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Dallying In The Dirt, Issue #358 - The first pollinators have arrived in the garden.
March 25, 2020

Our world may be in a complete tail spin as we sit inside our homes fearful of venturing out and getting within 2m of anyone who might have that nasty new virus but the rest of the natural world carries on. Wandering the garden today, a wonderful and safe space to spend these days, I was delighted to see this first pollinator busy working away on the early Crocus flowers. These are Crocus tommasinianus which are the first to bloom in my garden and more importantly they are the Crocus that squirrels don’t like. I have no idea who the pollinator is but he/she certainly appears to be some sort of bee. They are very welcome in my garden and are probably emerging from last year’s decaying perennials which I carefully did not clean up in order to provide winter homes for them. The Hellebores are just opening up and should soon provide the next meal for these tiny visitors. Can the Dandelions be far behind? A portion of my house is a rental apartment that is currently vacant and as no one is coming to look at it I have been busy giving the whole place a fresh coat of paint. The Assistant Gardener is working from home and I’m social distancing by spending many hours in that apartment.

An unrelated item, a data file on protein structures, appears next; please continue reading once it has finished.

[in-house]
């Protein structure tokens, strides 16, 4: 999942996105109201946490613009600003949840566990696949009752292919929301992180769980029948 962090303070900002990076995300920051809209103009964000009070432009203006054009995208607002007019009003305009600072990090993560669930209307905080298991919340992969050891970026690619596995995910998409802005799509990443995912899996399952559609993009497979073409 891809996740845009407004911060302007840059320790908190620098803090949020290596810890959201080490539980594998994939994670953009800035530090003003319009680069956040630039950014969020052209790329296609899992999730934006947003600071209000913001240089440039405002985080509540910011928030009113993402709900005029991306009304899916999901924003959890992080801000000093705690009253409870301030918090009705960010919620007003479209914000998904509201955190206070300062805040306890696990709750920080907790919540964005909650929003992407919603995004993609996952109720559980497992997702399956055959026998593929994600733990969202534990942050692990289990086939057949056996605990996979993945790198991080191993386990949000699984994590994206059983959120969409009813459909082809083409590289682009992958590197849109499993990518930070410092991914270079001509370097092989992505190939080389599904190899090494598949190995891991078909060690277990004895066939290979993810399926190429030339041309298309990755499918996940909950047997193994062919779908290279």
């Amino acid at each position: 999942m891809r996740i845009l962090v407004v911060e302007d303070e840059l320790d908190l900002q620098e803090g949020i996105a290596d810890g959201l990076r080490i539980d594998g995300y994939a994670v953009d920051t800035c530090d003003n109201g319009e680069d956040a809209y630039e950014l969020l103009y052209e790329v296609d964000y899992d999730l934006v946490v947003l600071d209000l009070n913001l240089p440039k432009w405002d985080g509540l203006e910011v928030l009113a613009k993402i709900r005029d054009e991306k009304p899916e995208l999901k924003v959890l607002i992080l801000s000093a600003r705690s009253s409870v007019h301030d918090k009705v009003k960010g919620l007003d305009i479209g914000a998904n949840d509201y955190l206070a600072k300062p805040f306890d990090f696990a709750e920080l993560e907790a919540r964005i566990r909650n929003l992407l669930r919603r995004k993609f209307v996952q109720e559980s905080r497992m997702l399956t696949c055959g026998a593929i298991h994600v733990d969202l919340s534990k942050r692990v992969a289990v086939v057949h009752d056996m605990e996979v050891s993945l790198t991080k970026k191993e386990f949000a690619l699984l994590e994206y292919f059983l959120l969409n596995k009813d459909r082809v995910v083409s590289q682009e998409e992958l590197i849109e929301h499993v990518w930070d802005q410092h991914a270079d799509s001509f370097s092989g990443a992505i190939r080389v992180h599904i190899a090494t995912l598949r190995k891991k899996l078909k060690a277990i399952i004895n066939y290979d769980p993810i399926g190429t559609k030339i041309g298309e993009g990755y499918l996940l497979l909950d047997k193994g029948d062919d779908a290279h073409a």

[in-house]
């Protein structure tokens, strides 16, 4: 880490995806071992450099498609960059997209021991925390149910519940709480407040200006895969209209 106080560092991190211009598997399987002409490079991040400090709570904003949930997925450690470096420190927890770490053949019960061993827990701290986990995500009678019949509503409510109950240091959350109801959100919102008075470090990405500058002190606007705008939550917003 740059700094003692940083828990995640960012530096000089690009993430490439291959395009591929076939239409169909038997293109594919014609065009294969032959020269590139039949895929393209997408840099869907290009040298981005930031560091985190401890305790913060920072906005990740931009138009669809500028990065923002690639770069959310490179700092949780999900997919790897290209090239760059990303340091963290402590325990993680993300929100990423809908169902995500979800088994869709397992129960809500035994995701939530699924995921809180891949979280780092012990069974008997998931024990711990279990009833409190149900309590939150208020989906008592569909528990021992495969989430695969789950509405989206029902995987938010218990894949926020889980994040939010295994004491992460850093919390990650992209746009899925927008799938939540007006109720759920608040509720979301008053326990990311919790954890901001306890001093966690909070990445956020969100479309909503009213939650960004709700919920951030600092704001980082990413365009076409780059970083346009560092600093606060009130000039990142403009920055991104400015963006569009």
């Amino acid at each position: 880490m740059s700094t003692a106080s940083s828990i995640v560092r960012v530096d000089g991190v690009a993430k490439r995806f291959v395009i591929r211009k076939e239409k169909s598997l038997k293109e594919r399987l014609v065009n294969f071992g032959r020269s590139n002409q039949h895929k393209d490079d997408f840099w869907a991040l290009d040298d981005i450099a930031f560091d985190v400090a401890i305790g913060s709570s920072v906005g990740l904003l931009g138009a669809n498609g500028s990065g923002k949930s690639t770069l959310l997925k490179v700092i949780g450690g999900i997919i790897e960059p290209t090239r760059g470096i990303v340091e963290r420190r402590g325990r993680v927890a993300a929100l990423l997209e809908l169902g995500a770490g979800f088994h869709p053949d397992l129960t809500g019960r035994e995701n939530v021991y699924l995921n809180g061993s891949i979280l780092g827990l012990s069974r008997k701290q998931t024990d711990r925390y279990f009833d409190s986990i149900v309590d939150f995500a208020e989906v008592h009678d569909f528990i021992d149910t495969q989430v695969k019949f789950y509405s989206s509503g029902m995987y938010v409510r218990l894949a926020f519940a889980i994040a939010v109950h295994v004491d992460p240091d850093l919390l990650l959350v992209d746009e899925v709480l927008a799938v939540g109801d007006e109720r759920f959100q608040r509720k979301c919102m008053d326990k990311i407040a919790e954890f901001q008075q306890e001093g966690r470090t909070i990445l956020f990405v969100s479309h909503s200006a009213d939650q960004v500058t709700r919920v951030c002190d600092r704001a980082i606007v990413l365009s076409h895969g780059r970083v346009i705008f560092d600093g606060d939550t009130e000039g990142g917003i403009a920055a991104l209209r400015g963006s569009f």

I went to the Asian grocery store a couple of weeks ago and carefully selected three stalks of Lemongrass. They had to have solid bottoms with some exposed stem showing a couple of nodes. Once they were selected they went home and into a glass of water. As you can see they are now rooting very nicely and some lateral shoots are already developing. These went downstairs and were potted up, all three in one big pot, and placed under the lights. It is possible to grow Lemongrass from seed but it is a very slow process and being tropical it cannot go into the garden until well after the last frost. By starting with these sturdy stalks I can much more quickly grow a large clump in my garden before first frost in the autumn. This wonderfully flavoured herb features in many oriental recipes and my favourite is putting a stalk or three in a pan with some white wine and using that to poach Arctic Char or Rainbow Trout. The autumn harvest from these stalks will be considerable and I have found that it keeps in the fridge for a couple of months.

In the last edition of "Dallying" you saw a lovely display of forced miniature Narcissus. What to do with them when they have finished flowering? They cannot be forced again for a second spring but they will grow and naturalize in the garden. Mine wind up outside in the cold frame where they get watered and fertilized until the leaves die down and then they are planted out into the garden. I don't seperate the bulbs I just plant the whole pot full as one and they flower for the next many years as a nice clump. If they have not completly died down before I need the space in the cold frame I just plant them and let them enter their hibernation at their own pace. Having forced these bulbs most years, I have wonderful clumps of miniature Daffodils popping up all over the yard, continuing to delight us for years after their turn on the kitchen table.